However, our meta-analysis has some heterogeneity (I2 = 62%), and subgroup analysis is required. Some studies, such as IMpassion 130 and Keynote-355, showed that PD-L1 expression status is associated with better efficacy in patients with metastatic TNBC, but not in patients with early TNBC [15, 16]. The IMpassion 031, Keynote-522, and GeparNuevo studies showed benefits regardless of PD-L1 positivity or negativity in patients with early TNBC [17, 19, 20]. Moreover, the measurement of PD-L1 expression status was inconsistent between IMpassion 130 and Keynote-522. According to the PD-L1 staining of tumor-infiltrating immune cells as a percentage of the tumor area (PD-L1 negative < 1 vs. PD-L1 positive ≥1) in IMpassion 130, while calculating the combined positive score (CPS) to evaluate the number of PD-L1 positive cells (PD-L1 positive CPS ≥1) in Keynote-522 [20, 39]. In our meta-analysis, according to a subgroup analysis of PD-1/PD-L1 expression status, the results showed that PD-1/PD-L1 inhibitors plus chemotherapy had an improvement in pCR rates compared with chemotherapy alone, especially higher in patients with PD-L1 positive TNBC. The disease stage may indicate that different stages have different efficacy. The explanation is that the tumor immune microenvironment is stronger in early stage TNBC than in advanced-stage TNBC for PD-L1 patient populations; as a result, immunotherapy may further enhance the anti-tumor response. In addition, chemotherapy could stimulate some immune responses through the immune system . Furthermore, two subgroup analyses showed that NACT plus ICIs increased pCR rates in nodal positive, ECOG PS 0 subgroups.
EFS was used to evaluate the efficacy of NACT. Three studies reported survival outcomes, and the results showed a statistical significance (HR: 0.66; 95% CI: 0.48–0.92, P = 0.01), although the data were immature. After 15.5 months of follow-up, KEYNOTE-522 showed that EFS was not achieved in the two groups at the time of the second interim analysis, however, after 39.1 months of follow-up, the result was beneficial. Among them, the I-SPY2 Trial showed that the addition of PD-1/PD-L1 inhibitors could improve EFS in patients with TNBC, but the IMpassion031 trial showed that EFS was not beneficial, possibly because of the short follow-up time [17, 18, 20].
According to our meta-analysis, NACT plus ICIs increased the incidence of diarrhea, vomiting, hypothyroidism, and hyperthyroidism and did not increase the incidence of other AEs compared with chemotherapy alone in patients with early TNBC. The intestinal tract as an immune organ, when attacked by the immunotherapy drugs, will cause some immune-related reactions, such as diarrhea [40, 41]. The highest incidence of AEs was neutropenia (349/1106 vs. 201/819), followed by anemia (165/1244 vs. 82/819), which was consistent with chemotherapy alone.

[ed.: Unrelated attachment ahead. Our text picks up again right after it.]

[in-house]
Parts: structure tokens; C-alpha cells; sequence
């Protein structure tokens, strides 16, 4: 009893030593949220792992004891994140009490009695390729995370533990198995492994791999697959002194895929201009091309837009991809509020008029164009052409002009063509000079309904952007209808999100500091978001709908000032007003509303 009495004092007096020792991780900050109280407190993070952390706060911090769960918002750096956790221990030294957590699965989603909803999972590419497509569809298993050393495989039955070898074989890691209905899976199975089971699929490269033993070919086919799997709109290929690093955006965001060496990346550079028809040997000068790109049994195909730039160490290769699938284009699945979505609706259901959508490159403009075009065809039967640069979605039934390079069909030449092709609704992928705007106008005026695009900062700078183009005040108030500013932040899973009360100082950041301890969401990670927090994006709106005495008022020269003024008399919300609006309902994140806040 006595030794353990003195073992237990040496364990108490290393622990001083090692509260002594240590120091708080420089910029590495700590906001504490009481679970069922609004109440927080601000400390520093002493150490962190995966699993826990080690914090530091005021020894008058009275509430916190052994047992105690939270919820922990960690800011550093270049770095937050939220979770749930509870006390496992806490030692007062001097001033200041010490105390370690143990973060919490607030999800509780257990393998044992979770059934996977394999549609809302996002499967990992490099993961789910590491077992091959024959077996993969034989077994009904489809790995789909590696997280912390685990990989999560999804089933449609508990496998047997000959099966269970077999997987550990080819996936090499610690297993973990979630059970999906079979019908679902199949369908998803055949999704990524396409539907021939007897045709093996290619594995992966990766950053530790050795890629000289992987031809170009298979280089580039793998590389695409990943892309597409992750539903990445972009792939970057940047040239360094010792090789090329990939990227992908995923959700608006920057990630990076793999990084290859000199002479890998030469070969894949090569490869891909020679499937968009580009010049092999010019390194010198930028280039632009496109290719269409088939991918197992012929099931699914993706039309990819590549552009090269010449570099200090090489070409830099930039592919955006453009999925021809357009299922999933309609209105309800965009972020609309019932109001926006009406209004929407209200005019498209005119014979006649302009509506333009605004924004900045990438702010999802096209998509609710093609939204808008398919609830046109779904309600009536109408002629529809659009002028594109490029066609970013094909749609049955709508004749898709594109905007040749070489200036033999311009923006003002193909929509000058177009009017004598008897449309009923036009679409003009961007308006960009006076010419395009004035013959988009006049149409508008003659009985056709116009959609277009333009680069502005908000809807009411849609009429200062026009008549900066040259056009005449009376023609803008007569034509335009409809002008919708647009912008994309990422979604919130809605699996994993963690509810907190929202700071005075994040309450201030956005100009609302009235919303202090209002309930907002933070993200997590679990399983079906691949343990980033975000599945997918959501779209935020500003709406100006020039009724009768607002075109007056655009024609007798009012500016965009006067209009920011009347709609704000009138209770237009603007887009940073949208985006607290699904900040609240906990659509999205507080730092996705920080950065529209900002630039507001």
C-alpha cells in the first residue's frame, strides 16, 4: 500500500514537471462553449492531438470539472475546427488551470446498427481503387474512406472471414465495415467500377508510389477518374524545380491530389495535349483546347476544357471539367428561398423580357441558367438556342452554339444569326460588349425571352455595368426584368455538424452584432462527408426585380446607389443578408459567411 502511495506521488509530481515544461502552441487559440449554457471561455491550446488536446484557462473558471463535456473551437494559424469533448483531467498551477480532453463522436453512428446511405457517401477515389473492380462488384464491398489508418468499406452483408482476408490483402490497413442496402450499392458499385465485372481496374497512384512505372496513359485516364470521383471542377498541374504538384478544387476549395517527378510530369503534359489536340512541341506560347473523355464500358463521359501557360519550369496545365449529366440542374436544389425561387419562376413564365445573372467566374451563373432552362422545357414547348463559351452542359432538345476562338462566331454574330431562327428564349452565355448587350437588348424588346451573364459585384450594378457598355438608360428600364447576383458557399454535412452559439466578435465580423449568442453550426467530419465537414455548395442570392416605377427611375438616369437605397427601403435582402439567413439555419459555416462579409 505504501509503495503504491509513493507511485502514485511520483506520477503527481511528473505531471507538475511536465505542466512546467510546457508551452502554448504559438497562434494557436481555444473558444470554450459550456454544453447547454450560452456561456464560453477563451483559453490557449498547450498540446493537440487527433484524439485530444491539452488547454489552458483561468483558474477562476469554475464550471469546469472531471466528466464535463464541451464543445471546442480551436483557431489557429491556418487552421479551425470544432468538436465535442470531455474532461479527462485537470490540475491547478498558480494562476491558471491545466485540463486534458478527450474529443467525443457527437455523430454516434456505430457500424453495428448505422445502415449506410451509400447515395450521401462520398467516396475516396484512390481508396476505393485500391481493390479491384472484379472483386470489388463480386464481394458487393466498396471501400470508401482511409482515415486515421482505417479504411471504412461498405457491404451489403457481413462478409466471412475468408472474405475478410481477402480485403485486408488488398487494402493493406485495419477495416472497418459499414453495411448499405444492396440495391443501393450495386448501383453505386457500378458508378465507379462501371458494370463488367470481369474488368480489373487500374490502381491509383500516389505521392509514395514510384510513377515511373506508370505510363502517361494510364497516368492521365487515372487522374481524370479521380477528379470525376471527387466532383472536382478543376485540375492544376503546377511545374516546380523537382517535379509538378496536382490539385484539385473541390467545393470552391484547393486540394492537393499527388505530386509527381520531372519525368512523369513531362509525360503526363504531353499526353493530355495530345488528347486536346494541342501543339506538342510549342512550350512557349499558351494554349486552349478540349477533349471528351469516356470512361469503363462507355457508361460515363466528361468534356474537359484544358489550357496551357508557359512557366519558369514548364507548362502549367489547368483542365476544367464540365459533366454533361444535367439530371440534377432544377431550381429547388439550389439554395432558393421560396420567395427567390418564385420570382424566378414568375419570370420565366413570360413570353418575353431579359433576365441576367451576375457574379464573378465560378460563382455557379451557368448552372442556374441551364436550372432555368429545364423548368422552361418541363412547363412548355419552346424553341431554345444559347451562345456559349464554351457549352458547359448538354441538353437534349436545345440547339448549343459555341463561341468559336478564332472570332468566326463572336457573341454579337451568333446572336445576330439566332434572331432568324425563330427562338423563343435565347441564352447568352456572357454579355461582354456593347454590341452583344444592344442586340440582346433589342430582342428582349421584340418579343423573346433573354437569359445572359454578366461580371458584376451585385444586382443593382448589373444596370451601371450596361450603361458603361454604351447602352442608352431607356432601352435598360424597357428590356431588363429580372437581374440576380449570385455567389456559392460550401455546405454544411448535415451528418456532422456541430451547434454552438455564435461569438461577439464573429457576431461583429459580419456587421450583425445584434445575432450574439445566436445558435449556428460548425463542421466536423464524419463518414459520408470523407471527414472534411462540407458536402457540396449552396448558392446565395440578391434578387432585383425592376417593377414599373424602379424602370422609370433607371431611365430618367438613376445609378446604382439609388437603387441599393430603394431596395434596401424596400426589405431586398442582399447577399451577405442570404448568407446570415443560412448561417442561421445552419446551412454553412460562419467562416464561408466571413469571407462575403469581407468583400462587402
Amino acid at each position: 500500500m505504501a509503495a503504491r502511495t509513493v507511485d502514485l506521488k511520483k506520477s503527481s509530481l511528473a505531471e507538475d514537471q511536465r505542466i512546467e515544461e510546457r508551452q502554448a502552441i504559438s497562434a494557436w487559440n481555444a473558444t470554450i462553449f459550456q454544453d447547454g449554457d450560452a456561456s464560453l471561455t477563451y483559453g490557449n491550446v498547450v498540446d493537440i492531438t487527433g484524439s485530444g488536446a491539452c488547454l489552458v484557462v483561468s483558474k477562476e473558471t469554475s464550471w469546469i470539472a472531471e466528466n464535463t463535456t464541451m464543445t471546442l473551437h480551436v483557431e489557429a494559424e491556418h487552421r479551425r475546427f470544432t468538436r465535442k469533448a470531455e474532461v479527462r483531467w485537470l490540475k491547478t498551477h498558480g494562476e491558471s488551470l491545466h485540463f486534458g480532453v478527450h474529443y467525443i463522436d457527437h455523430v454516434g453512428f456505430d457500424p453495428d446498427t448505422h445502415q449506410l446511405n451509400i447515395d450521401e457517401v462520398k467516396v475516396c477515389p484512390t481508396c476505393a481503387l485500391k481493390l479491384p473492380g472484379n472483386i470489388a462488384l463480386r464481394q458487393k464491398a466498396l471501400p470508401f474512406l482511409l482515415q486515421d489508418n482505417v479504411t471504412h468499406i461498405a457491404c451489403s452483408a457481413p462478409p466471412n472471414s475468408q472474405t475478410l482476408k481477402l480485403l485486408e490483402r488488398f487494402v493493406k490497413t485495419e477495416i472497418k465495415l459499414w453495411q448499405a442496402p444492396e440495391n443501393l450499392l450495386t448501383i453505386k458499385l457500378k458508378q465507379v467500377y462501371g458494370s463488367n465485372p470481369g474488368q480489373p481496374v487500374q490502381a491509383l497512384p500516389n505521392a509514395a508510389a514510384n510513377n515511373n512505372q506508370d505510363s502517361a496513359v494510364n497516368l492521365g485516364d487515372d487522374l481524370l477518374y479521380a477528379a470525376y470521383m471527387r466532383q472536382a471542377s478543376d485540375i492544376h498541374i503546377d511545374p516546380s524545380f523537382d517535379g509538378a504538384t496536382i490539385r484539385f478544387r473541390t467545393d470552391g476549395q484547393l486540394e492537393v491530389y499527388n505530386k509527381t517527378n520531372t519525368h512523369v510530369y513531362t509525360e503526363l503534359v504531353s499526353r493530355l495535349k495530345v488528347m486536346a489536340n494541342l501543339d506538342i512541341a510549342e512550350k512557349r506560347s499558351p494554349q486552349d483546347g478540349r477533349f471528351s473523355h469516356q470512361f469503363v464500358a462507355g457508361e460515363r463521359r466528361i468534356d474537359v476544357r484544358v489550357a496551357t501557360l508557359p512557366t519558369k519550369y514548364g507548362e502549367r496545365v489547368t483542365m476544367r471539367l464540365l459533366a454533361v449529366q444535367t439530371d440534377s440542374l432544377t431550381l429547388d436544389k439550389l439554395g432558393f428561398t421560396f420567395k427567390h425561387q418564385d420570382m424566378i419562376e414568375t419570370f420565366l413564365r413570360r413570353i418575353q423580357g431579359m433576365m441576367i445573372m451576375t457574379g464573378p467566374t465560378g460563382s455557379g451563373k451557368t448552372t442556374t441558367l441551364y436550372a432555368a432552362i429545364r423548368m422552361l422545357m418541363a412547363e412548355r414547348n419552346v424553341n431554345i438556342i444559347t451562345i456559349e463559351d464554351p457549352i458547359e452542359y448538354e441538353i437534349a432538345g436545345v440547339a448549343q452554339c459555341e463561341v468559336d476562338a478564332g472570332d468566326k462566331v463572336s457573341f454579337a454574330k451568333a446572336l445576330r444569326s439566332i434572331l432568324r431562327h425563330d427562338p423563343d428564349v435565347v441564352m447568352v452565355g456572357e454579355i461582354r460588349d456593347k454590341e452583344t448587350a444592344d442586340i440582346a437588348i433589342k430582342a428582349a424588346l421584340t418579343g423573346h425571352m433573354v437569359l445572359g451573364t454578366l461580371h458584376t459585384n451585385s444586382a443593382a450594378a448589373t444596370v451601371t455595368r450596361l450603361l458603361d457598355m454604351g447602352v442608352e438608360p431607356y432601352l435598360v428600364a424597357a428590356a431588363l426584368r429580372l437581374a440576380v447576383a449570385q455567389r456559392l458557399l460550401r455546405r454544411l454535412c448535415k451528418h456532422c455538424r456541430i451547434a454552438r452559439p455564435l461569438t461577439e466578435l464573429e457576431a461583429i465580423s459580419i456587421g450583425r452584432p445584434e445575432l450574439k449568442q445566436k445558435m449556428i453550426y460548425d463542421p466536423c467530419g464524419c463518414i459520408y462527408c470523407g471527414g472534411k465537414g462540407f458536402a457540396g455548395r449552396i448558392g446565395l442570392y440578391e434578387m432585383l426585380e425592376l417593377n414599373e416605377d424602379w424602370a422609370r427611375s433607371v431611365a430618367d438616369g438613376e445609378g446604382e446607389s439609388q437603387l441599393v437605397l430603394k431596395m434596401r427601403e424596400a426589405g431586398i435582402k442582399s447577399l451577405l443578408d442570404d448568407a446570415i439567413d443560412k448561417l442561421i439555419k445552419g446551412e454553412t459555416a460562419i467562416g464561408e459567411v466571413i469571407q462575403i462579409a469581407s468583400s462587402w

Our meta-analysis has some limitations. First, two of the included studies were published by abstracts, which would be associated with a greater risk of bias because the date is not comprehensive, and the research method and background are not clear. Second, there are some publication biases because of the limited number of studies and the small sample size. Third, different chemotherapy regimens among studies may influence the interpretation of the results. Finally, there are some difficulties in clarifying the survival outcomes of neoadjuvant immune checkpoint inhibitors plus chemotherapy due to only one study reporting OS; the data about EFS was immature and had a short follow-up time.
This meta-analysis based on six RCTs showed that PD1/PD-L1 inhibitors plus chemotherapy have a higher pCR rate than chemotherapy alone in patients with early TNBC, especially in PD-L1 positive and high-risk populations with positive nodal disease, with an increased incidence of some immune-related AEs. This result further suggests that NACT plus ICIs might be an option in patients with in PD-L1 positive and high-risk populations with positive nodal disease early TNBC. However, the effect of immunotherapy on survival is still unclear. So, definite efficacy and accurate prognosis require further follow-up and analysis of predictive biomarkers.
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This work was supported by grants from the Key Research & Development and Transformation Project of Qinghai Province for 2018 (2018-SF-113).
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Additional file 1: eTable 1.
The results of the studies included in the meta-analysis.
Additional file 2: eFigure 1.
Any grade adverse events analysis in neoadjuvant chemotherapy plus immune checkpoint inhibitors versus neoadjuvant chemotherapy groups.
Additional file 3: eFigure 2.
Grade 3-4 adverse events analysis in neoadjuvant chemotherapy plus immune checkpoint inhibitors versus neoadjuvant chemotherapy groups.
Additional file 4: eFigure 3.
Risk of bias graph: review authors, judgements about each risk of bias item presented as percentages across all included studies.
Additional file 5: eFigure 4.
Risk of bias summary: review authors, judgements about each risk of bias item for each included study.
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Xin, Y., Shen, G., Zheng, Y. et al. Immune checkpoint inhibitors plus neoadjuvant chemotherapy in early triple-negative breast cancer: a systematic review and meta-analysis. BMC Cancer 21, 1261 (2021). https://doi.org/10.1186/s12885-021-08997-w
- PD-1/PD-L1 inhibitors
- Neoadjuvant chemotherapy
- Triple-negative breast cancer